The way things are can take on illusion of permanence. All permanence within nature is a fiction.
I remember as a very young man lying on my back in the cool shade of a sandstone ledge , its massive brow sheltering me exactly as it would have another man ten thousand years before. I took comfort in its stony immutability.
I held that thought as the shadows lengthened that summer afternoon, hands clasped behind my head, until a grain of sand fell on my cheek; then another. And with those few grains of mountain on my skin, the illusion of permanence ended.
Those bits of sand made their way to an ocean beach as the massive ledge disappeared, bits of it falling through my now –the constricted neck of the hourglass–while time, passing, made the lie of forever.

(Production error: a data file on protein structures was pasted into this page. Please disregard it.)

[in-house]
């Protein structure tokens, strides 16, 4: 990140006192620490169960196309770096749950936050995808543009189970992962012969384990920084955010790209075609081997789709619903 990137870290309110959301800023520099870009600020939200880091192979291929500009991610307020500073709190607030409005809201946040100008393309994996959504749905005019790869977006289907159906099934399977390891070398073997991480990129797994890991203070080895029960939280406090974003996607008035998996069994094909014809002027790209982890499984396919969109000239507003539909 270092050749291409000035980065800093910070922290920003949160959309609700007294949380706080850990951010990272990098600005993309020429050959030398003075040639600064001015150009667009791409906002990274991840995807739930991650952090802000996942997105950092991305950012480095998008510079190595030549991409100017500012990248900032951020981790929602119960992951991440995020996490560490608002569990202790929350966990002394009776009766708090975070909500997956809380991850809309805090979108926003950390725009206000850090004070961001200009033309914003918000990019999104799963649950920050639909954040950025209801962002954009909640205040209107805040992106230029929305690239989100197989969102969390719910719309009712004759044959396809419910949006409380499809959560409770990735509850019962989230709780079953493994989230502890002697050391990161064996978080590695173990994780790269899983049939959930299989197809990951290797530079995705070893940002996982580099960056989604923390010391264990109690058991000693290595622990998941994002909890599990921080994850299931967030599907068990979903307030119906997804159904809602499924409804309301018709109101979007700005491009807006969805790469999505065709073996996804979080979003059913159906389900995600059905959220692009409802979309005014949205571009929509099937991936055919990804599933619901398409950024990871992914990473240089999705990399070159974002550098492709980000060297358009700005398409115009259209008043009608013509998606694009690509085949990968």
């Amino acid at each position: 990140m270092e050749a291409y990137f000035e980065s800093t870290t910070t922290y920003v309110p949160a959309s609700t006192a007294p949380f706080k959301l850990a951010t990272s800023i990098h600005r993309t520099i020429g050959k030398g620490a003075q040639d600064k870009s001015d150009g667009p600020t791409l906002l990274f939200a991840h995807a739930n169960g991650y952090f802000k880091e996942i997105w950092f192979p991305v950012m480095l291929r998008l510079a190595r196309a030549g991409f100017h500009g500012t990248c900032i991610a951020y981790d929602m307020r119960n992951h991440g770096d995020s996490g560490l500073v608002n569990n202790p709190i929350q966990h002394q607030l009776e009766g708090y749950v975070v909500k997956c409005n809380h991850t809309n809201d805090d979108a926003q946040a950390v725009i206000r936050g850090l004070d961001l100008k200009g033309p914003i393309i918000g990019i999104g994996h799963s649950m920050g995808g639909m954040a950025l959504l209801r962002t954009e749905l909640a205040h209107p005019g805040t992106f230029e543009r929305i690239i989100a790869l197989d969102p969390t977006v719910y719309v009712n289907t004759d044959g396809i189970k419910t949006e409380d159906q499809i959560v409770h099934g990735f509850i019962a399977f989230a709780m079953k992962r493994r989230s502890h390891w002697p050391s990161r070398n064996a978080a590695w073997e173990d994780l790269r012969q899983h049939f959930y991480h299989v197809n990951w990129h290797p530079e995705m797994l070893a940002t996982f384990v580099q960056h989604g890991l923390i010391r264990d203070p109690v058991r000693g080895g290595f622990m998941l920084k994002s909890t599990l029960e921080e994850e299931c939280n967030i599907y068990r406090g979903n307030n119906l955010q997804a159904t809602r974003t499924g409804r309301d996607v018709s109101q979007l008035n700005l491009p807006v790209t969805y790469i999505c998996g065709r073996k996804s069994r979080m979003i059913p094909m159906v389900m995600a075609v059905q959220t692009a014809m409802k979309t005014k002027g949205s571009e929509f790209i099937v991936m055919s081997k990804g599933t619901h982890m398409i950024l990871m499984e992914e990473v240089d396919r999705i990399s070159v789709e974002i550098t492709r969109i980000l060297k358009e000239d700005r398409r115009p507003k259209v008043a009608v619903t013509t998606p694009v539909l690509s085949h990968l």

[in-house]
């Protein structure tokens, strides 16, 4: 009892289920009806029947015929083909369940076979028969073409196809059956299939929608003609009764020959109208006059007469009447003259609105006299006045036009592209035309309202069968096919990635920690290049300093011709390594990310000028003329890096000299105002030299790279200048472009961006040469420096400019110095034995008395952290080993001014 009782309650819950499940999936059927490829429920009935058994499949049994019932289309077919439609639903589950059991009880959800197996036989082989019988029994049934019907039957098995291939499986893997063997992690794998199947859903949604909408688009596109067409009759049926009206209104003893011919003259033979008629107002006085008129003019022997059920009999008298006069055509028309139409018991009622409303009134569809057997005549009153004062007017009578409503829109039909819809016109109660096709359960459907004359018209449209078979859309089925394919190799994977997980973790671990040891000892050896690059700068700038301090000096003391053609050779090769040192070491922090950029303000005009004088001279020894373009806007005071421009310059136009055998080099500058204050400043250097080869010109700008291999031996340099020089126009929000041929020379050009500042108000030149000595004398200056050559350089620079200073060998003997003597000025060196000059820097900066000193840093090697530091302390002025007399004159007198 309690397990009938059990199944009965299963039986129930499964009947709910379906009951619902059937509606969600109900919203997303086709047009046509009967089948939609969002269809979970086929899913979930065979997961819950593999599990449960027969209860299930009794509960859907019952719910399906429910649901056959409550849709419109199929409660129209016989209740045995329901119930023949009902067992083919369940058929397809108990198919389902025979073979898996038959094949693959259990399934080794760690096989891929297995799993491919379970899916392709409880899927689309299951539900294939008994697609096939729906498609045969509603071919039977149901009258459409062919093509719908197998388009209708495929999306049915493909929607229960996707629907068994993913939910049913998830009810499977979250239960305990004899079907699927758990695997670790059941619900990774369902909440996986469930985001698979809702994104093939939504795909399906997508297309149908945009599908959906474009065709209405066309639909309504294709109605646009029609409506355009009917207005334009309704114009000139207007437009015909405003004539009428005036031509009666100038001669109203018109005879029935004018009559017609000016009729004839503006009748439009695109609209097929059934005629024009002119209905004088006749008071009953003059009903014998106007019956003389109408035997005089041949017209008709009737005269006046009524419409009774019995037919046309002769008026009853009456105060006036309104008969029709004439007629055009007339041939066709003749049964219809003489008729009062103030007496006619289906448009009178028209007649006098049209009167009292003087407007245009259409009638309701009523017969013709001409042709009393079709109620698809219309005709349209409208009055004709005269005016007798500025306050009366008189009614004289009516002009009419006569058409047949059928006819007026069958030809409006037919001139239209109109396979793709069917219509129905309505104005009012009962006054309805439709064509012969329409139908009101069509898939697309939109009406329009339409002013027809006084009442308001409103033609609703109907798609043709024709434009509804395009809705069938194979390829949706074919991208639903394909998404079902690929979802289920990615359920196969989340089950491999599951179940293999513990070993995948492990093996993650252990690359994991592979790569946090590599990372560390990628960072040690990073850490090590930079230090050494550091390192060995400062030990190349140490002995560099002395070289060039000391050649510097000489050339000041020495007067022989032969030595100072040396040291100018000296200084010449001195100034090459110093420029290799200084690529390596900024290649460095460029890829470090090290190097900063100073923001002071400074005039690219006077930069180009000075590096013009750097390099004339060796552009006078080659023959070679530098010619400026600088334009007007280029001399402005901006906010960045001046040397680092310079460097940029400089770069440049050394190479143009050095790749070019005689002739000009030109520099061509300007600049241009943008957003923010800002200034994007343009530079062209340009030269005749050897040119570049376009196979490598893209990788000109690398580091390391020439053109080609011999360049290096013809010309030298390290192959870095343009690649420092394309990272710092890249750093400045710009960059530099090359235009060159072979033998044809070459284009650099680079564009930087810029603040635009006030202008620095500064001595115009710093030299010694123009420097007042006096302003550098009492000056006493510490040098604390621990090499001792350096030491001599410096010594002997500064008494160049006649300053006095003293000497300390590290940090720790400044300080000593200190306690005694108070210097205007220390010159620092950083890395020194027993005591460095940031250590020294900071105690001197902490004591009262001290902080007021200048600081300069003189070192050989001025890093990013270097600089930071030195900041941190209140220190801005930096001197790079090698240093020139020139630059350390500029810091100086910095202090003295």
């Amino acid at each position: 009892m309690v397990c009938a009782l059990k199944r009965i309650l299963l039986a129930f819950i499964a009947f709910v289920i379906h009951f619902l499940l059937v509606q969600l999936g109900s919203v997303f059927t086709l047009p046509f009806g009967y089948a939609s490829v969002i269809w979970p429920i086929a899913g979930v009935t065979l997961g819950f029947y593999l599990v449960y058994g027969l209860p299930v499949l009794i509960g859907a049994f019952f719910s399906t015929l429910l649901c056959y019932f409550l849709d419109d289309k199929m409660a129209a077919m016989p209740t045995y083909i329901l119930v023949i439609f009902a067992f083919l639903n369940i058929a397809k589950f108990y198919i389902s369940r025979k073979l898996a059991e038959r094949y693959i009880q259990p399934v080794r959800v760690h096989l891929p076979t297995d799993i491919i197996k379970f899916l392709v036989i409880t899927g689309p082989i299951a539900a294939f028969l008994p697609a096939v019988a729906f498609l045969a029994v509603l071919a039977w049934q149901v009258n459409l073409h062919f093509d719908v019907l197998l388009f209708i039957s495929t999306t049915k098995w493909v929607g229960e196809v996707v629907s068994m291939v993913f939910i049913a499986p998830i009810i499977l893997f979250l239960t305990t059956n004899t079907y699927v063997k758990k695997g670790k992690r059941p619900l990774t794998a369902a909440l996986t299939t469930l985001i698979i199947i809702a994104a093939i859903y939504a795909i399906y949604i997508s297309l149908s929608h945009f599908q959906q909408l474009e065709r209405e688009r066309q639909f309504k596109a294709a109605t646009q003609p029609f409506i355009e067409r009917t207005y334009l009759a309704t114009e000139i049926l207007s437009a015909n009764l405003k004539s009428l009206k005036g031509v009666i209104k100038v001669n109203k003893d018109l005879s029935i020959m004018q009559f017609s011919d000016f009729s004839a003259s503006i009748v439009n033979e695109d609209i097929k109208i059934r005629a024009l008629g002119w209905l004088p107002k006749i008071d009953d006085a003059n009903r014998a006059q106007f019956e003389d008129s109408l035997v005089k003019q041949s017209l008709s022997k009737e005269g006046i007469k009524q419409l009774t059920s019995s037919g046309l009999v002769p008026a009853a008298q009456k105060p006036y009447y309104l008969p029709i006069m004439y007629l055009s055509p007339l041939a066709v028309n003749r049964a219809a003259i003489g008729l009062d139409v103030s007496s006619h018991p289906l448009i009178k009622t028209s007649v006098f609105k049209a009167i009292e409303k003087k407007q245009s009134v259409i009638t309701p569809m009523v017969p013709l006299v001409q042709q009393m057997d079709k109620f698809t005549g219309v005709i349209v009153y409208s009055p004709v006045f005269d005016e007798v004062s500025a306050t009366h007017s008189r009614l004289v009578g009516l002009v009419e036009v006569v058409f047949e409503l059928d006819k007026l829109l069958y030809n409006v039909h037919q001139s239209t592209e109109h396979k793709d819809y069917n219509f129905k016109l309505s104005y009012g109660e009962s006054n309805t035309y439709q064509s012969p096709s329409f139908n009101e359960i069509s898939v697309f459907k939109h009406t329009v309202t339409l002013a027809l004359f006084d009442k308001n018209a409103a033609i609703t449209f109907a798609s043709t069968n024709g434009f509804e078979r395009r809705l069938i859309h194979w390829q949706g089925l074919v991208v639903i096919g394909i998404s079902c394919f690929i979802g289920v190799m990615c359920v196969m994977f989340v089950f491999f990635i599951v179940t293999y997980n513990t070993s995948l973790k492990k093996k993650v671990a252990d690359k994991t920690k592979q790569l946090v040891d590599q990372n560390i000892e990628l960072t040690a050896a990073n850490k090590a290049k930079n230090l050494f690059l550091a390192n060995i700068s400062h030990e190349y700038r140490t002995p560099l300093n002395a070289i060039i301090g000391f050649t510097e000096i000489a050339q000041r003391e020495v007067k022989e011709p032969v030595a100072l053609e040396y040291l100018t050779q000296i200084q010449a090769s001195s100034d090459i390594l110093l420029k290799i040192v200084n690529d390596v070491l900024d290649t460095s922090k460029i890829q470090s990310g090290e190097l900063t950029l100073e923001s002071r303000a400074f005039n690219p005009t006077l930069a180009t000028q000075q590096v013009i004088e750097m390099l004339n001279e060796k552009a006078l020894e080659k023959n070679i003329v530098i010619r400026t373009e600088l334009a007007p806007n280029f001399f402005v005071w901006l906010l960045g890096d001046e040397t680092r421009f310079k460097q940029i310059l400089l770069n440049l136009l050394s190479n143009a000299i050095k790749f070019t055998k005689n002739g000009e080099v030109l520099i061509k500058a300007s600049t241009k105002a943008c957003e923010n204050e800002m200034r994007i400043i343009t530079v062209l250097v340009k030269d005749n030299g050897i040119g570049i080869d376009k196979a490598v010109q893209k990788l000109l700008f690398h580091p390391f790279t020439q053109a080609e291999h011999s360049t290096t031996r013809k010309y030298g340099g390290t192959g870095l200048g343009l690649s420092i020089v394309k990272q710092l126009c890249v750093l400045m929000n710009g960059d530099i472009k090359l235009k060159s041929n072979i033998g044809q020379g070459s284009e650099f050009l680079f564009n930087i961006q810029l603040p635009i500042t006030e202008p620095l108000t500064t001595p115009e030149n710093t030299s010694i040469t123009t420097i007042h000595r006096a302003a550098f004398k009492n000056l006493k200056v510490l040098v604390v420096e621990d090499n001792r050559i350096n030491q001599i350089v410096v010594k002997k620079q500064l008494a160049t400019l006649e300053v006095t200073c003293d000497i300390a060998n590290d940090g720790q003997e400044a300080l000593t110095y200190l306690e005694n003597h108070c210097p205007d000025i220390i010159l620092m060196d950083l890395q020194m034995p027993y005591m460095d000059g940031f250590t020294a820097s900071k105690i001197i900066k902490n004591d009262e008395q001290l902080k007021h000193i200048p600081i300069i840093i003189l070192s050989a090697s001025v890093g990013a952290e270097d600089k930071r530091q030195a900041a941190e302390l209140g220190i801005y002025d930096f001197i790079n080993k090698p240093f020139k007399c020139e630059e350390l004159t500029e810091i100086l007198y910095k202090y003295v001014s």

That lesson was made more firm when we stood recently on what Katrina left–the floor of the sleeping porch and all that remained of my wife’s home place–a forever part of her growing up.
And standing amidst the nothing of what had once been everything– just then the fiction of my own forever places touched my cheek.
This place on the creek so central to our narrow now will not persist indefinitely.
A storm, a fire, or simple neglect will, in an hour or a century, bring to an end all resemblance of our so-familiar every-day footprint of our less-than-eternal home.
A short bit of standing chimney in the tangle of vines and saplings may mark out place for a time, but that too will give way to grains of sand. And Goose Creek will carry away our firmament to the sea.
And so it goes.